Posted: 11-Jan-2009, 02:11 PM
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Dauntless Dan


The cry went up for volunteers
To join the battle van
And then we gave three lusty cheers
And said here's Dauntless Dan!
For years upon the football field
He's been well to the fore
But to no living man he'll yield
In hatred of the Boer
They tried his ardour for to damp
By regulations stringent
But now he's in the Newtown Camp
Among the Fifth Contingent
They took him to the rifle butts
To try how he could aim
Although they said both eyes he shut
He got there all the same
He passed well through the riding test
Without a single spill
And now he ranks among the best
Does the Dauntless Dan McGill


Maurice McGill (for his father - Boer War 1899-1902)

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tallerlacuba 
Posted: 11-Jan-2009, 02:20 PM
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Sorry Dear lady,

I didn't try to talk about the game here, I just mentioned it accidentally when trying to thank you, butI have posted just the poems without any reference to anything or anybody.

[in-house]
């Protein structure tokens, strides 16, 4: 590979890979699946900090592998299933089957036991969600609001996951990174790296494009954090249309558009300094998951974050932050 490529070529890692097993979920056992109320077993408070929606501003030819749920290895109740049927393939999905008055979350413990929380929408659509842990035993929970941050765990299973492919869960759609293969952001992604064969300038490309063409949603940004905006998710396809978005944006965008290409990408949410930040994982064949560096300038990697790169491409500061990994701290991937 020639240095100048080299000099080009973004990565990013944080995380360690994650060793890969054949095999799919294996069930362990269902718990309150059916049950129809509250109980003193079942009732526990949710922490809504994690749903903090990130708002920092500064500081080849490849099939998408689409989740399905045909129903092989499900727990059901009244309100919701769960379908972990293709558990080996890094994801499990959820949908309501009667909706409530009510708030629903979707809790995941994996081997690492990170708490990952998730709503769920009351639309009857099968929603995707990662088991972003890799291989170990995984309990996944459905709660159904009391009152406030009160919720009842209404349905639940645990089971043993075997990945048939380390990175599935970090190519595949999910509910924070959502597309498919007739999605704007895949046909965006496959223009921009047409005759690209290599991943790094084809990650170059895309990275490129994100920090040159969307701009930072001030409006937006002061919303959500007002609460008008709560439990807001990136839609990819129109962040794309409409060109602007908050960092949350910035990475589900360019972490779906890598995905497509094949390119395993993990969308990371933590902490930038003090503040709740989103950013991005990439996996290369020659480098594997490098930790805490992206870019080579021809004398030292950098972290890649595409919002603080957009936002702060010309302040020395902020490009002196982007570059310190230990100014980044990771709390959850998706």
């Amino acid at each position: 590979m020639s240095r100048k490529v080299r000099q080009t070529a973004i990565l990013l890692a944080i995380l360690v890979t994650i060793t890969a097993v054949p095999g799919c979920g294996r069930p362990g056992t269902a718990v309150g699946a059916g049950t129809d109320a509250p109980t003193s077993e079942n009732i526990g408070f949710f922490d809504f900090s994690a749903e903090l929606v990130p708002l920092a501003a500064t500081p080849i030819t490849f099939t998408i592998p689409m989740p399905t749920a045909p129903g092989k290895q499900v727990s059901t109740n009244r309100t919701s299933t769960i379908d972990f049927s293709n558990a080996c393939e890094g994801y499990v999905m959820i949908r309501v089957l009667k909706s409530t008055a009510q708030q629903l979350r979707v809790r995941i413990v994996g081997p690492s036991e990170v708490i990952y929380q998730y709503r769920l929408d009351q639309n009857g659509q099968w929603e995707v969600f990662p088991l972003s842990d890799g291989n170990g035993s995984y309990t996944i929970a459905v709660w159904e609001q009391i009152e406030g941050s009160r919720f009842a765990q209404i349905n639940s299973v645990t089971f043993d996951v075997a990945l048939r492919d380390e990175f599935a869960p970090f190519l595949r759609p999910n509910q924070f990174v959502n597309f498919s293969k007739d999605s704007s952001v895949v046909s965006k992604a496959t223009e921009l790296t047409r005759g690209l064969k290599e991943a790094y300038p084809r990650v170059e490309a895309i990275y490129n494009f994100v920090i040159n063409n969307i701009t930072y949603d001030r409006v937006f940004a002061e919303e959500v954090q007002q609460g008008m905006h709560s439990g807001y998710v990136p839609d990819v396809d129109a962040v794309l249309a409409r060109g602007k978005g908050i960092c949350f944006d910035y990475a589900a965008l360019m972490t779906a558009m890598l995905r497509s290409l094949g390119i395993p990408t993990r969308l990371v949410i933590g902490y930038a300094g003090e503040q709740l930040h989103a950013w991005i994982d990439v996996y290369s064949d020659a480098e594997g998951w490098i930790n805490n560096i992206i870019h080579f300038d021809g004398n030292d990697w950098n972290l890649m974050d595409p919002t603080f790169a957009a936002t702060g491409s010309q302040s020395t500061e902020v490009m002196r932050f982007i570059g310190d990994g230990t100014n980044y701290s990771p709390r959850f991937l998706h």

In any case I understand what you mean and you can be sure I won't do it.

Have a NiceDay

tallerlacuba of Idealand
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tallerlacuba 
Posted: 11-Jan-2009, 02:26 PM
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Drummer Hodge


They throw in Drummer Hodge, to rest
Uncoffined - just as found:
His landmark is a kopje-crest
That breaks the veldt around;
And foreign constellations west
Each night above his mound.

Young Hodge the Drummer never knew -
Fresh from his Wessex home -
The meaning of the broad Karoo,
The Bush, the dusty loam,
And why uprose to nightly view
Strange stars amid the gloam.


Yet portion of that unknown plain
Will Hodge forever be;
His homely Northern breast and brain
Grow to some Southern tree,
And strange-eyed constellation reign
His stars eternally.



Thomas Hardy (Boer War)

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Killian 
Posted: 11-Jan-2009, 04:14 PM
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Very nice poems - yes indeed - lets just be careful about copyright. If these are recent poems created by an author or writer we need their permission to post. If they are older 50+ years or so or public domain then it probably is ok.

thanks! angel_not.gif